Short Term 12 movie review

Posted on 6 November 2013
By Charlie Elgar
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With just a few short films behind him, we might be witnessing the directorial breakthrough of Destin Cretton with Short Term 12, a beautifully crafted independent film.

There were high hopes for his first major feature after winning the Audience Award at the 2013 SXSW Film Festival.

Told through the eyes of Grace, a 20-something supervisor at a foster-care facility for at-risk teenagers, Short Term 12 has been described as a ‘roller coaster of every emotion.’

At times forcing the viewer to peak an involuntary smile through their initial blubbing and upset.

Supported by her long–term (secretly kept) love, Mason (John Gallagher Jr.), it seems that Grace’s tough yet rewarding job is fairly secure, until the arrival of a new intake at the facility along with a future made up of unforeseen circumstances, shakes everything up.

Although the film is primarily dark and often upsetting, Cretton manages to squeeze glimpses of hope and humour in unexpected places – you literally don’t know whether to laugh or to cry.

The connection and camaraderie of the foster kids is portrayed so well that for a second we are oblivious of their situation – until suddenly we are plunged back into the rather discouraging reality of these guys who are faced with rejection and disapproval on a regular basis.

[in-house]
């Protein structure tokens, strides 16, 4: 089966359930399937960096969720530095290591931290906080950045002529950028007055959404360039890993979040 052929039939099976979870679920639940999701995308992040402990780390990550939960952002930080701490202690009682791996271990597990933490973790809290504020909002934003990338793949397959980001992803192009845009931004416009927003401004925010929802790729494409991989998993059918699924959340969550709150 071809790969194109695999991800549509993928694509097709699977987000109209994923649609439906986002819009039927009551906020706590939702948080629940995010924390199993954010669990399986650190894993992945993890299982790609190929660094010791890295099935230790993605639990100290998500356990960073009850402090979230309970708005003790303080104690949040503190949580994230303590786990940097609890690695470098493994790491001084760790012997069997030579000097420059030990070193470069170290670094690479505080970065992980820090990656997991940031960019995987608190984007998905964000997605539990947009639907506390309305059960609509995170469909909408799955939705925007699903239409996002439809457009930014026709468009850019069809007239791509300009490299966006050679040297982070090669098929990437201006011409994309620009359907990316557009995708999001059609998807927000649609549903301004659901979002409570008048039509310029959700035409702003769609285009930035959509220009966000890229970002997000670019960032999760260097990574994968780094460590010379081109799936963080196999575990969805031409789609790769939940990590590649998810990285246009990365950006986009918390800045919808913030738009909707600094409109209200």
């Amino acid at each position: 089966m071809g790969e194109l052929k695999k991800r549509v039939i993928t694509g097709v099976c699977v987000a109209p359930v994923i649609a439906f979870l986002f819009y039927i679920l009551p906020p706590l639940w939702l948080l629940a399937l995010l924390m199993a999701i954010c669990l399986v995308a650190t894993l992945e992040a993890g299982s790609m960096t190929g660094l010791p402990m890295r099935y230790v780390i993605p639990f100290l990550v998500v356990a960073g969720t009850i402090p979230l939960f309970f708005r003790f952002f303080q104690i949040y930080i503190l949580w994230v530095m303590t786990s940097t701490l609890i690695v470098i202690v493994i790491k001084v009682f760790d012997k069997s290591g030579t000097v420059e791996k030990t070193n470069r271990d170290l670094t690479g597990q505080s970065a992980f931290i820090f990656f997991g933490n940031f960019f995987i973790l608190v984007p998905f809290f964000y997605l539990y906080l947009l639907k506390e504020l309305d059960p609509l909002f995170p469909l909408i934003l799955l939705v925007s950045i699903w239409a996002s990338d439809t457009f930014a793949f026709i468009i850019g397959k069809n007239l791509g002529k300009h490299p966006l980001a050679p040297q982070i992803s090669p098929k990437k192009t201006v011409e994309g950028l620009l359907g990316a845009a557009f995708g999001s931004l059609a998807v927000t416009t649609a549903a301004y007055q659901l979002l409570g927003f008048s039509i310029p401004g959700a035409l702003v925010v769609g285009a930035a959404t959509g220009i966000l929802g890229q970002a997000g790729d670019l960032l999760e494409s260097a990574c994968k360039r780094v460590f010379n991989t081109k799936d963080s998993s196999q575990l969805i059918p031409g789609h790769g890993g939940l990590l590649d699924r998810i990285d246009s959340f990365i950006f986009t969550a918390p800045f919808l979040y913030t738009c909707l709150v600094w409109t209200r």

Brie Larson’s character Grace manages to portray a fierce, strong and sturdy shell, coupled with a contrasting level of fragility that is worryingly delicate.

Too worried about the troubles of ‘her’ children, as opposed to her own issues – a thought that predicts an expected eruption of emotion at any point – she lashes out at Mason.

Larson puts her all into the character, digging deep to create an authentic reflection of a person whose unforgettable past cannot be expelled – however hard they may try.

New ‘recruit’ Jayden (Kaitlyn Dever) makes Grace feel as if she is looking in the mirror, with Jayden’s past reflecting that of her own sexually abusive father. Grace takes on a rather maternal figure over Jayden, even though she thinks she is unfit to be a mother.

As we view the relationship between these characters grow, crumble, and grow again, the authenticity of Cretton’s direction is second to none.

Handheld camera work throughout enhances the role the viewer plays, as we are thrown into the somewhat unfamiliar mix of this environment – hitting home the day to day struggle these foster kids’ experience.

Cretton replaces cinematic clichés with legitimate circumstances that, aided by such high calibre acting from the collective, enable this film to shine and rise above its opponents.